Images for surgeons

Similarly, there is little precedent for the optimal follow-up regime on discharge, and although an interval CT scan is typically performed within 6 months, there are no reports that this alters subsequent management.1,2,3,5,6,8 As the natural history of the condition becomes better understood in the future, it may be that the necessity of ongoing follow-up becomes redundant.

References 1. Nordanstig J, Gerdes H, Kocys E. Spontaneous isolated dissection of the coeliac trunk with rupture of the proximal splenic artery: a case report. Eur. J. Vasc. Endovasc. Surg. 2009; 37: 194–7. 2. Obon-Dent M, Shabaneh B, Doughery KG, Strickman NE. Spontaneous celiac artery dissection. Case report and literature review. Tex. Heart Inst. J. 2012; 39: 703–6. 3. D’Ambrosio N, Friedman B, Siegel D, Katz D, Newatia A, Hines J. Spontaneous isolated dissection of the coeliac artery: CT findings in adults. AJR Am. J. Roentgenol. 2007; 188: 506–11. 4. Vaidya S, Dighe M. Spontaneous celiac artery dissection and its management. J. Radiol. Case Rep. 2010; 4: 30–3. 5. Ozturk TC, Yaylaci S, Yesil O, Cevik SE, Guneysel O. Spontaneous isolated celiac artery dissection. J. Res. Med. Sci. 2011; 16: 699–702. 6. Woodard J, Ammar A. Spontaneous dissection of the celiac artery: a case report. J. Vasc. Surg. 2007; 45: 1256–8. 7. Glehen O, Feugier P, Aleksic Y, Delannoy P, Chevalier JM. Spontaneous dissection of the celiac artery. Ann. Vasc. Surg. 2001; 15: 687–92. 8. Oh S, Cho YP, Kim JH, Shin S, Kwon TW, Ko GY. Symptomatic spontaneous celiac artery dissection treated by conservative management: serial imaging findings. Abdom. Imaging 2011; 36: 79–82. 9. Polylin V, Hile C, Campbell D. Medical management of spontaneous celiac artery dissection: case report and literature review. Vasc. Endovascular Surg. 2008; 42: 62–4. 10. Takayama Y, Takao M, Inoue T, Yoshimi F, Koyama K, Nagai H. Isolated spontaneous dissection of the celiac artery: report of two cases. Ann. Vasc. Dis. 2014; 7: 64–7.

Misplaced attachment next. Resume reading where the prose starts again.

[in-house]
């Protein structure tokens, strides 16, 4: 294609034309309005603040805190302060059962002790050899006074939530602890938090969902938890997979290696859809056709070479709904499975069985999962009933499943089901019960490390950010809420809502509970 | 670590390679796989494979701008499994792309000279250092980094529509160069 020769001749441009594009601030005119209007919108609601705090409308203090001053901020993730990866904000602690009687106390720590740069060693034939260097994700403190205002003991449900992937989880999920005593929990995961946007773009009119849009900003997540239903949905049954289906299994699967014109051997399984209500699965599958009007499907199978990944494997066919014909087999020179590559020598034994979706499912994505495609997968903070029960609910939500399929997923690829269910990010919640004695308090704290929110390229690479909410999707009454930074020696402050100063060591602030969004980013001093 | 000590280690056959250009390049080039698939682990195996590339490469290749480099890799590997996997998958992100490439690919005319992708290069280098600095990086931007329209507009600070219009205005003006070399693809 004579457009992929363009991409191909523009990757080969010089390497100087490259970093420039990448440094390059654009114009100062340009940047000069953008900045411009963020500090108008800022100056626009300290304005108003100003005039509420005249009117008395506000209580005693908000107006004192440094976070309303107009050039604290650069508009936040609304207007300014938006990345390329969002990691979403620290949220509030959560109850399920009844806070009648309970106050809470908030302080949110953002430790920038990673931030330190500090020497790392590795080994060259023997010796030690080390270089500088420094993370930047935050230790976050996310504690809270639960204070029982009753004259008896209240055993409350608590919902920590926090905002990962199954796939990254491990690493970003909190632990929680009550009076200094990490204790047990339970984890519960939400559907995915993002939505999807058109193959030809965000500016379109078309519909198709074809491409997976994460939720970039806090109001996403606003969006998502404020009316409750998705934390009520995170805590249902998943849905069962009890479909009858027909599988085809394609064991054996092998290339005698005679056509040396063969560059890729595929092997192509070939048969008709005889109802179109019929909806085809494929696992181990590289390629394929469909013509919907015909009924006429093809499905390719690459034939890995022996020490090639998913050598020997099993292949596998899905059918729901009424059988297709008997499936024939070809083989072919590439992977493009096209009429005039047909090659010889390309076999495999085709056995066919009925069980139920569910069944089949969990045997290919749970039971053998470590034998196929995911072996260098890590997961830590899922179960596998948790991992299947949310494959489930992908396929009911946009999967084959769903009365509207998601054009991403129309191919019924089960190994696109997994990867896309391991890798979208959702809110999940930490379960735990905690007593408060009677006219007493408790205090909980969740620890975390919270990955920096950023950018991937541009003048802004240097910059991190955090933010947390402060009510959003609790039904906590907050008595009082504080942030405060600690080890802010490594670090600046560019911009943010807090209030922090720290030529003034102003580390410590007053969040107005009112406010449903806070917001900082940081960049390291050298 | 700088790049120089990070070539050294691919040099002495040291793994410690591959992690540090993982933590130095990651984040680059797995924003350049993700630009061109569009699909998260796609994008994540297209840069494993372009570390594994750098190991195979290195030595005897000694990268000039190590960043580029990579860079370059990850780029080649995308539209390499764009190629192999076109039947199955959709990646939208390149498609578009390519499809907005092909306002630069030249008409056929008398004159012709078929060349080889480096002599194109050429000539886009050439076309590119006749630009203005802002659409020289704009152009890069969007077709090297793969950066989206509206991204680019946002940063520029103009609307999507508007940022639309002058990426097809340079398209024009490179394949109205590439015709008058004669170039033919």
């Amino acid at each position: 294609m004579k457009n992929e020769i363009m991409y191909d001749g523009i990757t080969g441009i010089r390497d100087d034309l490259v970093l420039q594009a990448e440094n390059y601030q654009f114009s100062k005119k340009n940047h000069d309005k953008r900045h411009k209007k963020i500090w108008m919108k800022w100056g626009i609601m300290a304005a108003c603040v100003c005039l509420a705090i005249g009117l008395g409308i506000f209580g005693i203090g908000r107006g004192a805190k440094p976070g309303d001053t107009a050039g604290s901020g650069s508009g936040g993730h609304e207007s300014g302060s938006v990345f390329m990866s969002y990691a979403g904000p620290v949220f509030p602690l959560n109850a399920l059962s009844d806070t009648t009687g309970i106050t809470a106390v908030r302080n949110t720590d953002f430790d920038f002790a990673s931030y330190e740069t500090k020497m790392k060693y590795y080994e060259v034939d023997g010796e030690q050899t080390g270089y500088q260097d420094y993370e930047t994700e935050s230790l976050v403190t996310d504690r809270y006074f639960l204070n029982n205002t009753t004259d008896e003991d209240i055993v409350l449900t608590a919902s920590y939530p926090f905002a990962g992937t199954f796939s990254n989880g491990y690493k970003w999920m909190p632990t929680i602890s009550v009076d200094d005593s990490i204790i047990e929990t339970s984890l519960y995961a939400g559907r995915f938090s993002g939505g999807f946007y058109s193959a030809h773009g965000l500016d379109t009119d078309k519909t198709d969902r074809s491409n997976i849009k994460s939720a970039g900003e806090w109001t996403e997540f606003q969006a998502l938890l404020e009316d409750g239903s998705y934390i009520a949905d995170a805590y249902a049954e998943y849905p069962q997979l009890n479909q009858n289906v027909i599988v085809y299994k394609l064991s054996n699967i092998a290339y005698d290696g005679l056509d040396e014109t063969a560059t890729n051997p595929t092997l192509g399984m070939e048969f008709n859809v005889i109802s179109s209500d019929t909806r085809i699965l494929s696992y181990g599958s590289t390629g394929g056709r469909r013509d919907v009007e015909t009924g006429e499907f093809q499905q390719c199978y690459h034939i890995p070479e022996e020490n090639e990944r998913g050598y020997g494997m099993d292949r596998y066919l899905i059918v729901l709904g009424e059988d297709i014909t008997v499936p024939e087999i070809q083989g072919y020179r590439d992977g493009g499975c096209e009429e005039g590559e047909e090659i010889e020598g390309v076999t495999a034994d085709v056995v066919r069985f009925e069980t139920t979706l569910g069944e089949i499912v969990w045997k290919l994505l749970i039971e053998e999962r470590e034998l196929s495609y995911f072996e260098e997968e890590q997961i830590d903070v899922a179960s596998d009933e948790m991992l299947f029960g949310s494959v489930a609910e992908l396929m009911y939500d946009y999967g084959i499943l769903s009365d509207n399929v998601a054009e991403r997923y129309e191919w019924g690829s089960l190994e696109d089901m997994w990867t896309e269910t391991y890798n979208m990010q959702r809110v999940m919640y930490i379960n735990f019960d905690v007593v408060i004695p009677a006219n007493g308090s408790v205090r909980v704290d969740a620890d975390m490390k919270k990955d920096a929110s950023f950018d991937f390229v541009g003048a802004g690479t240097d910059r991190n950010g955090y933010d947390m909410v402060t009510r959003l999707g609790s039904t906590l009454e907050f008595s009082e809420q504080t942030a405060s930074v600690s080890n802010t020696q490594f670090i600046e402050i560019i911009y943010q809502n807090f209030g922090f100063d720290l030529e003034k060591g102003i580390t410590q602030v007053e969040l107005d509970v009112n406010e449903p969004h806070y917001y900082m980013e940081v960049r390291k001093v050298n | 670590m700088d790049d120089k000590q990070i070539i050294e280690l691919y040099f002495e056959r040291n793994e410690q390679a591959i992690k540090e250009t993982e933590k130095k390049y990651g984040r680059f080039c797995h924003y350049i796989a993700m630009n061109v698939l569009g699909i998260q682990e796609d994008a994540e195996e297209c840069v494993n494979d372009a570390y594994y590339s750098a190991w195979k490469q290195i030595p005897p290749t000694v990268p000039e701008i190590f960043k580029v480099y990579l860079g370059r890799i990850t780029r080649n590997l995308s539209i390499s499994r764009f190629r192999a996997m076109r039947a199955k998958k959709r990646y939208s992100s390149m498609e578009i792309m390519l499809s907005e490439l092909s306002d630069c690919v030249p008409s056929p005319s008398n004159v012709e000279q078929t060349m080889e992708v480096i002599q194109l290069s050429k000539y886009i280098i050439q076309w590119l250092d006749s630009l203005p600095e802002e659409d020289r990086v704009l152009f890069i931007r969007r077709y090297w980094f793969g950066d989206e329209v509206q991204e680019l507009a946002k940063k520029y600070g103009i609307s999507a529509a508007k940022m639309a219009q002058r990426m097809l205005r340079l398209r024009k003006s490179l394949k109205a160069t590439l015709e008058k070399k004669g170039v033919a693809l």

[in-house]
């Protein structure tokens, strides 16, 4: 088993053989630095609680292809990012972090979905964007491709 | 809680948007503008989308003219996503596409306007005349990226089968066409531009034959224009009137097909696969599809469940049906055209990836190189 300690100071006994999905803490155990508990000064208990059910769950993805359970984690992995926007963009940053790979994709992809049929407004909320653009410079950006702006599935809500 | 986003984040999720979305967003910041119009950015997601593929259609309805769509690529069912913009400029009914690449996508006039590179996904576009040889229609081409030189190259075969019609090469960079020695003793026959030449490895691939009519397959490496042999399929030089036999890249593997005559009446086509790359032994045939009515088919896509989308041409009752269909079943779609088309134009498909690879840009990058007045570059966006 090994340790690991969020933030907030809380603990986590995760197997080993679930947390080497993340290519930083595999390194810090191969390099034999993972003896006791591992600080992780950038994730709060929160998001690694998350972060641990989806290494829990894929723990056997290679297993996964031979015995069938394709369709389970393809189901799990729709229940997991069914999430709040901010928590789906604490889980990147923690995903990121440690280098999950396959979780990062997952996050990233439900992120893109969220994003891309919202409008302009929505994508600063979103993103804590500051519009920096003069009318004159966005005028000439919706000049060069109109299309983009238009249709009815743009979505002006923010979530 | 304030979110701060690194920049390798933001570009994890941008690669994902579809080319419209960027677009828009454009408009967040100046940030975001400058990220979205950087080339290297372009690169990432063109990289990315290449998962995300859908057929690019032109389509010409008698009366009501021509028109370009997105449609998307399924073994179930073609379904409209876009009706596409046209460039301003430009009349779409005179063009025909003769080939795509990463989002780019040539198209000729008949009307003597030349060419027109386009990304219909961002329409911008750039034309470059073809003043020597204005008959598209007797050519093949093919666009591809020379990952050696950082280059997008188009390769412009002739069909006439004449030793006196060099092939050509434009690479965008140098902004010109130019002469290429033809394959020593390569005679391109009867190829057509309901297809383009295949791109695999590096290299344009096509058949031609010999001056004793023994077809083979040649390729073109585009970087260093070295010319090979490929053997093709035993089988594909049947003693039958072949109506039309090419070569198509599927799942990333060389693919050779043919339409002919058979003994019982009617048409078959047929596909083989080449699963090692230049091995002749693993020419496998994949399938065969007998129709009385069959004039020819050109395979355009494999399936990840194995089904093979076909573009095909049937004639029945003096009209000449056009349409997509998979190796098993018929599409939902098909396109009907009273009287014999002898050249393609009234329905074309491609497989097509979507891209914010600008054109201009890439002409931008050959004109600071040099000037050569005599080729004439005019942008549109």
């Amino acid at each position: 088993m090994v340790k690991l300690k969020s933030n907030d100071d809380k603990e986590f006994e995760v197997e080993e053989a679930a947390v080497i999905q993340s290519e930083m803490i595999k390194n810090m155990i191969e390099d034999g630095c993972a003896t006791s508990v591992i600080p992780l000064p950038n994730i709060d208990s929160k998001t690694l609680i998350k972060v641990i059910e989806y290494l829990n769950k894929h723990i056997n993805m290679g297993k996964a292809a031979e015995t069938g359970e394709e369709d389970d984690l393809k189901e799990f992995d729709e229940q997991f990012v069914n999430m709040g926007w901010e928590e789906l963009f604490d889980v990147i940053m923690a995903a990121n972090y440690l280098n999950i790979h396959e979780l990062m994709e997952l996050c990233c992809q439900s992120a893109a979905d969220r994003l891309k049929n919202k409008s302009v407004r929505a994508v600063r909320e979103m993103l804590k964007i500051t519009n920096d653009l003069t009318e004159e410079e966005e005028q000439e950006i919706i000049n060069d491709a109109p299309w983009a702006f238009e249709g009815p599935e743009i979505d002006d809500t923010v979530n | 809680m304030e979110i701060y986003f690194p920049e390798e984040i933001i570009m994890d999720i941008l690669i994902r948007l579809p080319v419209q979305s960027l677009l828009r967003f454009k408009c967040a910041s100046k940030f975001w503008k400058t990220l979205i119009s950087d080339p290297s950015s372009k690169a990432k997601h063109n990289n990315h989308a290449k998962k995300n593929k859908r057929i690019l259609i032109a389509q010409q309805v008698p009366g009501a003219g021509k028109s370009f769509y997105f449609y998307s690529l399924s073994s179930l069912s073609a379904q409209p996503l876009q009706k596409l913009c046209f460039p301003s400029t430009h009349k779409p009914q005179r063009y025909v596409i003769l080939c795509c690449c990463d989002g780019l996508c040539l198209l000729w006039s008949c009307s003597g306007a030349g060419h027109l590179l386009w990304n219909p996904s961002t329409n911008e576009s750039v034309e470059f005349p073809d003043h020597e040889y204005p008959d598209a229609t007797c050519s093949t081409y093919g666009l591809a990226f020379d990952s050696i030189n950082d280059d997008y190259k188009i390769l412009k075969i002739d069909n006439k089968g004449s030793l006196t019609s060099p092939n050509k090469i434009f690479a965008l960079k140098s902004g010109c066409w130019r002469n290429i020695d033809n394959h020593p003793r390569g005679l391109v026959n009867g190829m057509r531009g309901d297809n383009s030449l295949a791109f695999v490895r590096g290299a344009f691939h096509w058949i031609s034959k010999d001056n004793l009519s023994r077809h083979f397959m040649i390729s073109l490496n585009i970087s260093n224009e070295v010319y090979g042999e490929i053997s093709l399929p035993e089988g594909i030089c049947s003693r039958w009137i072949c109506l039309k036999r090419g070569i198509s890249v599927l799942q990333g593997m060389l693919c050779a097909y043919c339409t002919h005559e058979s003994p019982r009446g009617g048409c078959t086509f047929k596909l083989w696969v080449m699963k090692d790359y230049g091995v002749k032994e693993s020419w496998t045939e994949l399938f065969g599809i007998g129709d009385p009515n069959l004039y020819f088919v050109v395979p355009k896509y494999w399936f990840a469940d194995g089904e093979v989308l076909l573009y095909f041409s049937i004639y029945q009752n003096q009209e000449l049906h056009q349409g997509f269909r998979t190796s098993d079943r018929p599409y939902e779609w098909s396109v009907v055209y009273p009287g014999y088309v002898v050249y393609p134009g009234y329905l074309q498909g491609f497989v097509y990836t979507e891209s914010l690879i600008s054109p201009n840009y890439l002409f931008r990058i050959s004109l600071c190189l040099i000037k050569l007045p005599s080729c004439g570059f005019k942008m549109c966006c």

Rachel Falconer,* MBChB, BMedSci Greg S. McMahon,* MBChB, MD, FRCS (Eng) Martin Krauss,† Tim Beresford,* MBBS, FRCS (Eng) *Department of Vascular, Endovascular and Transplant Surgery, Christchurch Public Hospital, Christchurch, New Zealand and †Department of Diagnostic and Interventional Radiology, Christchurch Public Hospital, Christchurch, New Zealand doi: 10.1111/ans.13204

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Spontaneous celiac artery dissection: a rare vascular cause of abdominal pain.